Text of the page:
North Van wakeboarder making waves

Q&A with Michela Phillips, the newest star in a high-flying family

North Vancouver’s Michela Phillips comes from a family of famous athletes, and she’ll be looking to pull herself onto the global stage as well this weekend at the 2016 Wake Park World Wakeboarding Championship in Camarines Sur, Philippines.

The 21-year-old is the daughter of alpine skier Kathy Kriener-Phillips, gold medallist in giant slalom at the 1976 Olympic Games, and Dave Phillips, a former member and coach with Canada’s national freestyle ski team. Michela grew up on Indian Arm, a childhood spent on the water. She began wakeboarding behind a boat but has since switched to “cable,” a competition style that sees riders navigate a closed course with obstacles and jumps while being pulled by a cable suspended above the water.

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In addition to training and competing around the world as a pro wakeboarder, Michela also now joins her father on stage on motivational speaking tours. The North Shore News tracked her down in the Philippines where she’s been preparing for the past month for her first appearance at the world championships. This Q&A was conducted through email:


North Shore News: You spend a lot of time at the Camsur Watersports Complex in the Philippines – how do you like it over there?

Michela Phillips:I love it over here – I get to catch up with my friends from every corner of the globe while riding at one of the best wake parks in the world.


NSN: What do you miss about Vancouver?

MP: If I had to choose one thing I miss the most from Vancouver it would be taking my puppies out on the trails on the back of Mount Seymour. Nothing compares to our beautiful nature.


NSN: How did you get into wakeboarding?

MP: Since I grew up on the water my parents introduced me to wakeboarding at a very young age. My first time wakeboarding was when I was about four, but I really didn’t start getting into it until I was 15 when I attended my first provincial contest. I just remember getting pressured into entering the contest and falling in love with wakeboarding, I haven’t looked back since.


NSN: How did you get to this elite level?

MP: When I first started getting into wakeboarding I decided to take it really seriously and I knew I had to travel to excel. So my first trip was 2.5 months in Australia once I turned 18 and I’ve been travelling around the world to wakeboard ever since. Everywhere I go I’ve had the assistance of so many good riders who push me and want to see me get better and that’s helped me immensely. Level 10 Fitness in North Vancouver has helped me over the last few seasons keeping me strong and injury free, helping me improve quicker.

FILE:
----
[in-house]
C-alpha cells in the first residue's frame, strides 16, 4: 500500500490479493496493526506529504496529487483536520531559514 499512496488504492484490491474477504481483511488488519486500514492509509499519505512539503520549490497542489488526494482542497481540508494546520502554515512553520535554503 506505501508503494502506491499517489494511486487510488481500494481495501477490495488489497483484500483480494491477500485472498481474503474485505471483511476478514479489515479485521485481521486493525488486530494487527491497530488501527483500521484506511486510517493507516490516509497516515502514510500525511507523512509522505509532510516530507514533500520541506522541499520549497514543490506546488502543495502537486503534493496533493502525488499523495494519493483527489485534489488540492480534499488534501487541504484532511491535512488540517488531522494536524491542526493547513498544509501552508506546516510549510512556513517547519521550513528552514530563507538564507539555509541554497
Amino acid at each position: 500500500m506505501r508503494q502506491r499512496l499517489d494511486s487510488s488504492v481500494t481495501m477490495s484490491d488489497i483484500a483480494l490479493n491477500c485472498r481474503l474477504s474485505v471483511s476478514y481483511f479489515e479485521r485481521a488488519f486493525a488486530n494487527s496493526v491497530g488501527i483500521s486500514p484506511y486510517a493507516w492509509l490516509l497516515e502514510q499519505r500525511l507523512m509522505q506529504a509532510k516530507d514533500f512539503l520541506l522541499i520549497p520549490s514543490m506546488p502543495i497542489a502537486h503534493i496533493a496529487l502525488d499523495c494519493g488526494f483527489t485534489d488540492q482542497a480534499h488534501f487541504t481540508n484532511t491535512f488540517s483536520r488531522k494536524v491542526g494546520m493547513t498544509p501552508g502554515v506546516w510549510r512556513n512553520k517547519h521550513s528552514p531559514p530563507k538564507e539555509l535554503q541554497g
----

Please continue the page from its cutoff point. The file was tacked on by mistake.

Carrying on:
NSN: What’s your favourite trick?

MP: My favourite trick is called Moby Dick, which is a back flip with a back side 360.


NSN: What does it feel like to be out on the water?

MP: It’s the most amazing feeling to be out on the water because when I’m riding I know that nothing else matters except what I’m doing right here right now. I’m always the girl to be riding around the park smiling and singing because I have so much fun out there.


NSN: It’s obvious you’re passionate about wakeboarding – what makes you so passionate?

MP: My passion comes from my need for adrenaline. I love doing big gaps and trying tricks that really scare me. There’s something about the fear of failing that fuels my passion to do well.


NSN: You have some very athletic parents. How influential were they in getting you to where you are now?

MP: My whole life I’ve been surrounded by athleticism so I’ve always had a good sense of how athletes train and compose themselves. It’s always been a goal of mine to be a professional athlete because of my parents, but I knew I wanted to do a different sport. They have been so supportive of me because of their athletic pasts and have mentored me into getting where I am today.


NSN: With your speaking engagements, who are you aiming to motivate? What’s your message?

MP: At the moment my dad and I are focusing on bonding generations and helping companies work well together. So often there is a disconnect between millennials and baby boomers in the work place, and our goal is to create a conversation to better the functionality of organizations. Soon I’m looking to work together with the Esteem Team to speak to school children across Canada to help them become more involved with sport.


NSN: What are your goals at the world championships?

MP: This will be my first time at the world championships, which I’m very excited for. I’m not too sure what to expect, but I’m shooting high hoping to get into the finals and ideally on the podium. There is such a high level of riding over here with an amazing turn out for females.


NSN: Where do you hope to go in the future in the sport (or otherwise)?

MP: Of course I would love to win the world championships one day, but I’m not at that level yet. If wakeboarding ever makes it into the Olympics it would be my ultimate goal to represent Canada there. We still have some work to do before that happens, but I can see it happening in the coming years. I also want to use sport to motivate girls to reach for their goals and get outside of their comfort zone.

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